Small moral issue work-WWYD?

posted 4 months ago in The Lounge
Post # 2
322 posts
Helper bee
  • Wedding: July 2020 - City, State

I’d be SO tempted to keep it just because. But that’s me. BUT if you want to give it back, I would just do so with a copy of the email that you received. It won’t look suspicious at all. 

Post # 3
2697 posts
Sugar bee
  • Wedding: July 2011

I would offer it to the work. Chances are they won’t take it as likely a logostical nightmare for them to sort out, but it looks better that he offers than that they find out and ask for it 

Post # 4
285 posts
Helper bee
  • Wedding: July 2018

I mean the really bad thing happened to you and not his work right? I think depending on the specific situation maybe it could be okay for your to keep it? I’m not sure without more details 

Post # 5
6094 posts
Bee Keeper

Why would it make him look bad or suspicious? It would make him look honourable and trustworthy. 

I’d at least offer, but who knows if they’ll take it. If he doesn’t at least offer and it somehow comes up, it would look extra shady. 

eta – my company would consider this expense fraud. Since you are basically keeping $200 that the company gave you back. If it were something like 50% off a free stay next time, it would be yours to keep. If that makes sense.

Post # 6
948 posts
Busy bee
  • Wedding: September 2019 - City, State

I would tell his job. You have to be honest. If his job hasn’t rembursed him yet just tell them to minus $200.00. I know I couldn’t be sneaky like that it would eat me up.

Post # 7
93 posts
Worker bee

If his work paid, they are entitled to the discount. I would absolutely not feel right to keep it without discussing it with work. I don’t see at all why your husband think it would look suspicious? In fact, not offering it seems way more suspicious (in my opinion).

Post # 8
2839 posts
Sugar bee

I don’t know why it would make him look bad?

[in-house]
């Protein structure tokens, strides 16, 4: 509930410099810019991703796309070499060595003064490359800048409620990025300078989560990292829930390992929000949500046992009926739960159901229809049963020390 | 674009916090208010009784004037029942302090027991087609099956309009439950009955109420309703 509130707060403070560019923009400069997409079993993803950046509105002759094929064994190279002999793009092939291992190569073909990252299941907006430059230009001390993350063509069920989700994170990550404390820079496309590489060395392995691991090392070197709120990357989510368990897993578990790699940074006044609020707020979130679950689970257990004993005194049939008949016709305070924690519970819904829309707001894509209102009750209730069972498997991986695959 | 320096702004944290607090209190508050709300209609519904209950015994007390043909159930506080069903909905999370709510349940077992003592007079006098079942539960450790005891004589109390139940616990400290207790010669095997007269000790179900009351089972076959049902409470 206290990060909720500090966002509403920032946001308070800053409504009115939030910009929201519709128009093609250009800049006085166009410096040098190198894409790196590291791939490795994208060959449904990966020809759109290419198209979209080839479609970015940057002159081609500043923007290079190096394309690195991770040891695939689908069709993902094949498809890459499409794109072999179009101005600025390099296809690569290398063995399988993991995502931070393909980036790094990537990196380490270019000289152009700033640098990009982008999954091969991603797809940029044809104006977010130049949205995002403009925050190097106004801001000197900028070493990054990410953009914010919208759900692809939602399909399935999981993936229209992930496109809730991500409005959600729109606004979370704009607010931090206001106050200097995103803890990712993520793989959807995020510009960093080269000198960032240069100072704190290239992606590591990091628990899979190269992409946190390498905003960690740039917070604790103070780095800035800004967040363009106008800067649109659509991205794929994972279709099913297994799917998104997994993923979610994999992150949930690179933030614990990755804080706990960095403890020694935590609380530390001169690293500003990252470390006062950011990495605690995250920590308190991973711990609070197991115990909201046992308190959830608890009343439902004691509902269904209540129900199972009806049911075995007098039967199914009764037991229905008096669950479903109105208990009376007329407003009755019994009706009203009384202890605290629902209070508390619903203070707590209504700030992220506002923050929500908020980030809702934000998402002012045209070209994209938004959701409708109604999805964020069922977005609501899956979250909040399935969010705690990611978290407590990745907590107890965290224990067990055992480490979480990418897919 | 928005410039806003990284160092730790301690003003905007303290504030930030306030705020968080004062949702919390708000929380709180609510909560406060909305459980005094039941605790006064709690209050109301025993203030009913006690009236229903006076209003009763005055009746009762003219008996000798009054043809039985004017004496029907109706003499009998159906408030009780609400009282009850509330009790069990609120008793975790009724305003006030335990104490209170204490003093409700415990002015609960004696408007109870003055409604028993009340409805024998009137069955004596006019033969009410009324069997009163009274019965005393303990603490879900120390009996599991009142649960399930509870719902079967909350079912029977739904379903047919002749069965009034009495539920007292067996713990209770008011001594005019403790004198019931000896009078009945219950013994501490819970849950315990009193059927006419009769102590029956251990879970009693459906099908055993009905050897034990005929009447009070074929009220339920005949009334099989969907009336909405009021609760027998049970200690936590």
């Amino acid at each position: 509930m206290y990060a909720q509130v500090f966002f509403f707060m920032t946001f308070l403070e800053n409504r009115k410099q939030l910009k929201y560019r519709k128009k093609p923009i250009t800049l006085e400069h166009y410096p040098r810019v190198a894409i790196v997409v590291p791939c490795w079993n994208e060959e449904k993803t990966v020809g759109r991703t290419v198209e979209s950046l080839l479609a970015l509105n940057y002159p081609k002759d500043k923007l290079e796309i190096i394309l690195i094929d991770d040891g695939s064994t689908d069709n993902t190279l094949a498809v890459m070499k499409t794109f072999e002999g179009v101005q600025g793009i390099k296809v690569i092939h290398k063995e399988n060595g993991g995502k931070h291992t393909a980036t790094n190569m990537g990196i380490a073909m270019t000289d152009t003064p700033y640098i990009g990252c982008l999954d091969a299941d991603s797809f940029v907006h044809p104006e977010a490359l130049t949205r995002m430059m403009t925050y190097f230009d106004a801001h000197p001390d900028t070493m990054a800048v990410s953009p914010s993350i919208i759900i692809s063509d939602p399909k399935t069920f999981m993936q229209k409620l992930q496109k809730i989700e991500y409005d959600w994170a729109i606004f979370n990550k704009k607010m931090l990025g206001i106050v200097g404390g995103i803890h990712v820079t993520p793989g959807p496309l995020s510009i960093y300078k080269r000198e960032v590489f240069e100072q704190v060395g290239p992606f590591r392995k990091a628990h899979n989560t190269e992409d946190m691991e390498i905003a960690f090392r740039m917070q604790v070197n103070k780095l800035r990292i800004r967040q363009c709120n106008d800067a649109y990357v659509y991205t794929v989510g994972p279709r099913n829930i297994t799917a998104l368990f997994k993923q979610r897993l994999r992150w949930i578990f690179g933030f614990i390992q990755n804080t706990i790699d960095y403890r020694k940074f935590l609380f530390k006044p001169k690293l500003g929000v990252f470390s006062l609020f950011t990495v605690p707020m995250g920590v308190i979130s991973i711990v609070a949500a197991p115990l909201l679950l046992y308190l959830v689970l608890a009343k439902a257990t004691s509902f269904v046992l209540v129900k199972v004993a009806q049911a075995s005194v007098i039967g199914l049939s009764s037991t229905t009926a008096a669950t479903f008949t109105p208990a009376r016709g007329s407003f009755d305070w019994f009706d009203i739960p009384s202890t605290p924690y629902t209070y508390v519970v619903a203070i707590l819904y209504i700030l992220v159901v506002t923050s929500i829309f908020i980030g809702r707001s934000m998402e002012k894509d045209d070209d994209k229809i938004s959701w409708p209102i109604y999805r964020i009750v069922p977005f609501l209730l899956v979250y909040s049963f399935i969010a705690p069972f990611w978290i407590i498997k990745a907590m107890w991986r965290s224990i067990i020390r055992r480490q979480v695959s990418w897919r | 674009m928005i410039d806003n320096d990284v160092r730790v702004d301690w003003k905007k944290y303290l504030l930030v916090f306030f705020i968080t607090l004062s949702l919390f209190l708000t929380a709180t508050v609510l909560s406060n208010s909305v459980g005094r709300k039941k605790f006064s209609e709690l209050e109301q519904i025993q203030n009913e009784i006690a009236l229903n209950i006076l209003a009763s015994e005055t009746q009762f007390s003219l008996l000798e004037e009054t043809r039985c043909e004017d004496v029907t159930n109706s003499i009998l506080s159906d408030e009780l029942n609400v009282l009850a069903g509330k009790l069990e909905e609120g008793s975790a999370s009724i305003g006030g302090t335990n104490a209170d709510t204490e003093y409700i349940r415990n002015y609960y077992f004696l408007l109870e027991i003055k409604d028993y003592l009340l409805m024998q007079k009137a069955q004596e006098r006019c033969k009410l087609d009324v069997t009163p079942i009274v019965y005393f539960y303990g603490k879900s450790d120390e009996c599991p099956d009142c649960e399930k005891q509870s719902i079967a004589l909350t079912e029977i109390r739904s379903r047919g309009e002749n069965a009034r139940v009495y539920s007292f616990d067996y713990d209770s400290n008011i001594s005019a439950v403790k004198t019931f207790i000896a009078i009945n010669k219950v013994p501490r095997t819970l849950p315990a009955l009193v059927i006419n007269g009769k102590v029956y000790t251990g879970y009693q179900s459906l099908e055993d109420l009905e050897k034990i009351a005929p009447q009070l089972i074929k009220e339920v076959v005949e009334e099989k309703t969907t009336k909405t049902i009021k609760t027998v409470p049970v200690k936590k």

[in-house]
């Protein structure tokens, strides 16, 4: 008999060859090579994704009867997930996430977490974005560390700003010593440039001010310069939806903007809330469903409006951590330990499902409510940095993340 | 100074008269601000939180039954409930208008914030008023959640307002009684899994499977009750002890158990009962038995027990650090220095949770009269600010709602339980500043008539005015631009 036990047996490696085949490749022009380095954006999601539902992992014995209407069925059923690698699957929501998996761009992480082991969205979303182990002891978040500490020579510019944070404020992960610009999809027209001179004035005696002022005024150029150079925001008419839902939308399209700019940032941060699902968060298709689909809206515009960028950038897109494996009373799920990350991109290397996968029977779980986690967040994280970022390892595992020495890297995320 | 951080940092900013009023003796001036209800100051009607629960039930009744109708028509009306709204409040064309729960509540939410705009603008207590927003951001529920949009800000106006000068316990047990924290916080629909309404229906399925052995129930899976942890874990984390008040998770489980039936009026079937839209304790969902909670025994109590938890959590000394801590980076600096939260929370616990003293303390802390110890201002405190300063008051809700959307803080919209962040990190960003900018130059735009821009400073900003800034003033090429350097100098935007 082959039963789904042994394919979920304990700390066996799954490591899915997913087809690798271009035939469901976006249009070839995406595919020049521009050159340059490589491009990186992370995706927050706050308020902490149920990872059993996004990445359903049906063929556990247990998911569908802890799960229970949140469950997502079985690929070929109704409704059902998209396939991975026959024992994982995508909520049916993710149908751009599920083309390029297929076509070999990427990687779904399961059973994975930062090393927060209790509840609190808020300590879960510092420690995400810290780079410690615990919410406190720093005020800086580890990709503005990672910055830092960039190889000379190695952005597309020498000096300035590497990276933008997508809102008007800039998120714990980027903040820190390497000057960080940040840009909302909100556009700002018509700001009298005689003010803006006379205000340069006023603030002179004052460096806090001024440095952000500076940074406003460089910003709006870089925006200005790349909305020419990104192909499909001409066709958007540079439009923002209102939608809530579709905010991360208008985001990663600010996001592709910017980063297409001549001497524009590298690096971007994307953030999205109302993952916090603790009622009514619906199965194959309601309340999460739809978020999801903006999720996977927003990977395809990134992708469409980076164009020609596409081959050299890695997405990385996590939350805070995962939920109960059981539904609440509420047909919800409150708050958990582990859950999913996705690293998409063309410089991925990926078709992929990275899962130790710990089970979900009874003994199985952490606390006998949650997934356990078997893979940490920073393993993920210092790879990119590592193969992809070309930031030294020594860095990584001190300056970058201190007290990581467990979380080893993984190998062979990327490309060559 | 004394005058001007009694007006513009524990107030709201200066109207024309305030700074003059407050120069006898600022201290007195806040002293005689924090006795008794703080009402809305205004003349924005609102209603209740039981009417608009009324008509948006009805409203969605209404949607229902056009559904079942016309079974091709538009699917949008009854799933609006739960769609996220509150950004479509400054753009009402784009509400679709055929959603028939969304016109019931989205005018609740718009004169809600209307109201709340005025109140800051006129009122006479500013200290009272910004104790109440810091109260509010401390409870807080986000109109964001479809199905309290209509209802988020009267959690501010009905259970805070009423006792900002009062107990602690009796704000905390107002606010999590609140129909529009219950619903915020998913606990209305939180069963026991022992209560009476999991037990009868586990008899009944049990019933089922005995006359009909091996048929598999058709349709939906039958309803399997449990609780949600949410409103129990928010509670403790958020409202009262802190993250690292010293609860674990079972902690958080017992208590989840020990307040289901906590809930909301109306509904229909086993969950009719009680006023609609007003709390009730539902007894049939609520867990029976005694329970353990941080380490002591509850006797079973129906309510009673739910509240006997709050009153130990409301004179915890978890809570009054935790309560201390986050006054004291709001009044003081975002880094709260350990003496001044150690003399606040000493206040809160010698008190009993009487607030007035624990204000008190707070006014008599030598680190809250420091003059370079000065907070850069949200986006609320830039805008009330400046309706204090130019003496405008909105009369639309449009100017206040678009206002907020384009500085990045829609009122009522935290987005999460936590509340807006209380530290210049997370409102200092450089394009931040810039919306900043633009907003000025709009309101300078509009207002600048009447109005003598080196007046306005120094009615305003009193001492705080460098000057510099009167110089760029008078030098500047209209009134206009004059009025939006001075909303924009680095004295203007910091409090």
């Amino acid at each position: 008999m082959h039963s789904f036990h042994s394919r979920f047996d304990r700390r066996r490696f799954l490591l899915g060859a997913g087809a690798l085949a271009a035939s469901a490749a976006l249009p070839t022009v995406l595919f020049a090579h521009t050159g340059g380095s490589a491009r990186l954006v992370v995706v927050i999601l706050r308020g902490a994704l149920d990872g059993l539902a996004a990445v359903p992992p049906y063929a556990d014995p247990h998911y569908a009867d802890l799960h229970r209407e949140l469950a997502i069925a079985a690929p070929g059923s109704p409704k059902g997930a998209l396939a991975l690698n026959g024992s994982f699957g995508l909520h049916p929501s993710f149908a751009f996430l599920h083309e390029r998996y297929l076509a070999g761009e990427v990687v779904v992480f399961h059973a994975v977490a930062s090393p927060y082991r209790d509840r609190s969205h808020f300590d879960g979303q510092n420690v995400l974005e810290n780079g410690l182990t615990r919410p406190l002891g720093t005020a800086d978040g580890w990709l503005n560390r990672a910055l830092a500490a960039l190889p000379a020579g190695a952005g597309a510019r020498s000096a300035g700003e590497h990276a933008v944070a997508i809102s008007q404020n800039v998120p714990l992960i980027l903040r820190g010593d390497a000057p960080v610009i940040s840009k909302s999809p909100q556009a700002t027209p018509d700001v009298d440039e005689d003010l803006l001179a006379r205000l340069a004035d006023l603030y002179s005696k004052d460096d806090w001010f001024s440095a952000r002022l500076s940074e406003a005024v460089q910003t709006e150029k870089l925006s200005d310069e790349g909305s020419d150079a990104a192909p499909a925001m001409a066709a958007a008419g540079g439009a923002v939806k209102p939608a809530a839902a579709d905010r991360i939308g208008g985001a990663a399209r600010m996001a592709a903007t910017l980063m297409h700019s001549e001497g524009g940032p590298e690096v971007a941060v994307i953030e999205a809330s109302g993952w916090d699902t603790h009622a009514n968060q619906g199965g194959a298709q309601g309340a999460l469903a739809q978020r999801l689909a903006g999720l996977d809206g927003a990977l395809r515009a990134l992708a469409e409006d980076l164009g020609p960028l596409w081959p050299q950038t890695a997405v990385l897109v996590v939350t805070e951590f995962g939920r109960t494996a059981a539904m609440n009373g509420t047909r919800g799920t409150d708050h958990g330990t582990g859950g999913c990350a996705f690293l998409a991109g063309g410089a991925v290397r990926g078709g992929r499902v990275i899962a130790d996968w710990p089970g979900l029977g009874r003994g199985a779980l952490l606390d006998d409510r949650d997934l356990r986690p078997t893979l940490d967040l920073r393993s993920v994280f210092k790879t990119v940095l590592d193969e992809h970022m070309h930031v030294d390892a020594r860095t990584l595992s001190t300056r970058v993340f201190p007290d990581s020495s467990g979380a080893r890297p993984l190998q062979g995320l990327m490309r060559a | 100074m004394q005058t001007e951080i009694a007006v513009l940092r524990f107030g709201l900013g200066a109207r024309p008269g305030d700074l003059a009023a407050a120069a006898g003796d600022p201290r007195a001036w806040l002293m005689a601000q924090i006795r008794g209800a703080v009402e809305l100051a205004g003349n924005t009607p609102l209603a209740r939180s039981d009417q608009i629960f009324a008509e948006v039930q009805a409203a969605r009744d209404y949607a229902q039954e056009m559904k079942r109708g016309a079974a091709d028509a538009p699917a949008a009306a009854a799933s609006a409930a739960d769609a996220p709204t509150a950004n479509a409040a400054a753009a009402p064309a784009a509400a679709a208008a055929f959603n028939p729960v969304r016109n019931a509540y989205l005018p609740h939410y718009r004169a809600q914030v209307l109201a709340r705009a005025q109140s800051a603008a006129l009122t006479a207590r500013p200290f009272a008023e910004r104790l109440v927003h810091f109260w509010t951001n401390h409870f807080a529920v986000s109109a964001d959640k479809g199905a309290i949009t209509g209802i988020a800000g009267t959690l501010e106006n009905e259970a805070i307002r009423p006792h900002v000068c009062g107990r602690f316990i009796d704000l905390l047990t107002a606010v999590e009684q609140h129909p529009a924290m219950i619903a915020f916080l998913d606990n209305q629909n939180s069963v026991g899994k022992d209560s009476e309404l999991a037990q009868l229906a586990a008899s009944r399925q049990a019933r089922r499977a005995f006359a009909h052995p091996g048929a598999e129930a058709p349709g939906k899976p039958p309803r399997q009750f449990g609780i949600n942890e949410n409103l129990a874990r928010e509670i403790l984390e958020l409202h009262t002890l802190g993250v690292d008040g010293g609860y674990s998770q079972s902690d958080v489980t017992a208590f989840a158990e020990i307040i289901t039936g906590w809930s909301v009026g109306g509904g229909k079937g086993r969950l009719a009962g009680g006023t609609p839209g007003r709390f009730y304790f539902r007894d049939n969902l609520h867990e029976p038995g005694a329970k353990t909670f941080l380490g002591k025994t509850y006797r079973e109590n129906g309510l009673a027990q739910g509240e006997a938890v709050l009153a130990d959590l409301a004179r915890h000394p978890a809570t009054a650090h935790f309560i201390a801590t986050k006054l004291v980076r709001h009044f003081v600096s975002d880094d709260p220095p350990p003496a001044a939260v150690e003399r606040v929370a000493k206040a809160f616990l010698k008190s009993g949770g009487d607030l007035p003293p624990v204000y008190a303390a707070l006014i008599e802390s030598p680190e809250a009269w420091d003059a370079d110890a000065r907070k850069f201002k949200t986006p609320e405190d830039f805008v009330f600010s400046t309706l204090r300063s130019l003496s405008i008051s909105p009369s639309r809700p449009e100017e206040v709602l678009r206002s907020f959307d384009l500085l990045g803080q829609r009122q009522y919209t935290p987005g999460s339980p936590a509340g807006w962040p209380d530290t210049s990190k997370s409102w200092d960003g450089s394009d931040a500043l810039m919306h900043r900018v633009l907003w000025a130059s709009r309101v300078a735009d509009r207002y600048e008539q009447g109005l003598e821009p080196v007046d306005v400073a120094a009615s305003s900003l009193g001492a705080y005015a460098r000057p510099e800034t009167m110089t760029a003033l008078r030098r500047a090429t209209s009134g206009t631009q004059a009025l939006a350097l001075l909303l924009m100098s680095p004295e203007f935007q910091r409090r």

He can bring a printout of the email to his boss (or forward it to his boss) and just ask him how to proceed once the money comes in. If you’re worried that they’ll be suspicious that he didn’t tell them right away you can say you were waiting for the reimbursement to come in.



Post # 9
1911 posts
Buzzing bee
  • Wedding: October 2017

hawk22 :  Why risk his job and possible fraud over $200? It’s not worth it. When you get reimbursed, withdraw that amount or write a check for it, print out the email, and turn it in to his work. It’d be suspicious not to turn it in, and not at all suspicious to turn it in. Your husband’s logic makes no sense. 

Post # 10
1211 posts
Bumble bee
  • Wedding: June 2016

If the $200 is coming as a refund, it has to go back to the company (or at least offered).

However, if your Darling Husband is a rewards member, I would just ask for the refund in points as those don’t technically hold cash value and do not need to be given to the company.

Post # 11
1413 posts
Bumble bee
  • Wedding: August 2018 - Location

TURN IT IN, no question!

This would be considered fraud and grounds for termination at my work.

This is why we aren’t allowed to make any purchases on our own credit cards, everything goes through corporate. They don’t even want us accumulating points or using loyalty programs. It’s not worth the risk.

Post # 12
887 posts
Busy bee

How on earth could doing the honorable thing make him look bad or suspicious? Not turning it in could look bad or suspicious! 

Post # 13
2888 posts
Sugar bee
  • Wedding: November 2018

Add me to the boat that has no idea how reporting the refund would make him look suspicious? I work for the state I live in and this would be considered fraud if I did not turn it in. 

Post # 14
753 posts
Busy bee

hawk22 :  Can he hold off on doing his expense report until the reimbursement shows up on the credit card statement? He could show the 20% offset on the report with both the hotel bill and his statement. If not, he could simply email whoever he turns the report into giving them a heads up he will owe money back. It’s certainly the honorable thing to do, and I doubt this is the first time an employee reported a discount or some other reimbursement. A simple explanation should be good enough.

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